By Ben Gosden, Special Contributor…
Thoughts from a young pastor as General Conference 2012 comes to a close:
Grace and peace to everyone who has worked so hard to make General Conference 2012 happen. A special thanks to all of the leaders, delegates, bishops, agency representatives and lay people who gave up two weeks to serve our beloved United Methodist Church.
I’m a young pastor serving as an associate in a downtown church in the heart of Middle Georgia. I’ve only been in ministry for two years, and I graduated seminary in May 2011. So to say that I’m a little green is an understatement.
However, I am a student not only of ministry, but also the history and polity of the United Methodist Church. I’m not on my conference’s delegation (who would ever elect someone with such little experience?); but I have followed the developments leading to General Conference and have prayed not only for my conference’s delegation, but also for the delegations representing our global connection.
So for what it’s worth—and with special humility, since I’m writing this before General Conference, not knowing the particulars of how things came out—I’d like to make a couple of requests of our connection in the aftermath of the Tampa gathering.
1. Can we let give political divides a rest?
I know General Conference is when caucus groups across the connection spend a lot of time, money and resources on whatever hot-button issues need to be championed. I can appreciate that. But change is on the horizon for the entire connection—all of us included—so can we please check the partisan and divisive language at the doors of the Tampa Convention Center? Scoring points and playing politics will do nothing but hurt the adaptive process we need to undertake as a 21st-century denomination.
2. Can we focus less on structure and more on discipleship?
Once we settle (at least temporarily) the issue of structural change, can we please focus on our real problem—namely, discipleship? The thing is, we can’t depend on General Conference to ultimately address the issue of discipleship. This will have to happen within every local church and station of ministry.
Disciples of Jesus Christ do not magically appear from legislative reform. They come through time and effort being spent together—held accountable in mutual love and formed by the practices of the Church and in the ways of Jesus Christ. This comes as the result of grassroots efforts being shifted toward the hard and often messy work of disciple formation. It’s not top-down and we have to stop convincing ourselves that we can restructure ourselves to more naturally form disciples.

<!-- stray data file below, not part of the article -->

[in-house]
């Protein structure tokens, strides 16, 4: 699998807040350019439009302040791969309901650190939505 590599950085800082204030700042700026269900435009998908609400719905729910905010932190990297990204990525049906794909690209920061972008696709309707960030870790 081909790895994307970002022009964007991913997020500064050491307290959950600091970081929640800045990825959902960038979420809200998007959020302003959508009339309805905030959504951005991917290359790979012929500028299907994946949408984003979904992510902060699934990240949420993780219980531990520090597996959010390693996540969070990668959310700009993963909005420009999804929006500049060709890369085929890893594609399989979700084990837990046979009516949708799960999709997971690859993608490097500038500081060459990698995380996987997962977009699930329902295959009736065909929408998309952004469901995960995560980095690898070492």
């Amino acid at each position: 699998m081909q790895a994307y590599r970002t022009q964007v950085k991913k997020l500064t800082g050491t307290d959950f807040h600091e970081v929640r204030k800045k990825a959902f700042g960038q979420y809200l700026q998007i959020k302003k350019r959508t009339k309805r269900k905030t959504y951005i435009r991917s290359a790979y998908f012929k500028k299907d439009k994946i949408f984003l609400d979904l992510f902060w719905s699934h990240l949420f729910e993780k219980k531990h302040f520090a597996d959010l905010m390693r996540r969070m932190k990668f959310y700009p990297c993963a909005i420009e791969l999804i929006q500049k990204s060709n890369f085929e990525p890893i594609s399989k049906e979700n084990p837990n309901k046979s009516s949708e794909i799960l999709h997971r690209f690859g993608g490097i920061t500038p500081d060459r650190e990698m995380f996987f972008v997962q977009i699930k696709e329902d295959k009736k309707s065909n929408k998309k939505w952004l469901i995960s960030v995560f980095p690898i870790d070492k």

3. Can we learn to trust?
I’ve only been in full-time ministry for two years but I can tell you it doesn’t take much time at all to learn that clergy do not trust one another.
Clergy can’t trust bishops because bishops want power without accountability. Bishops and district superintendents can’t trust clergy because clergy want freedom and certain guaranteed rights without accountability. These are over-generalizations, but you get my point. Our whole system is built on the shaky sands of suspicion and lack of trust. Change means that we’re going to become something different whether we like it or not. So is it possible to find ways to break down walls of distrust in favor of working together—or, dare I say, learning to be connectional?
I have great hope in the United Methodist Church. I’m 29, and I’ve vowed to devote my life to serving the connection because God has called me to do so. And I still believe that a Wesleyan approach to the Christian life offers great hope in a modern America searching for a spiritual voice.
I work with young adults in my local setting and I’m always astounded when they come and tell me, “I’ve been out of the church since I was a kid but there’s something about this church and the Methodists that just brings me in.”
At times, I’m tempted to shout back, “Are you crazy? Just wait until you get to know us better!”
I suppose my greatest hope is that we’ll move to a place where we can actually listen to more stories like this, and listen better to one another, without the noise of bickering drowning us out. If God is the God of Cross and Resurrection, then I’m still convicted that our best days are always in front of us.
The Rev. Ben Gosden is associate pastor at Mulberry Street UMC in Macon, Ga.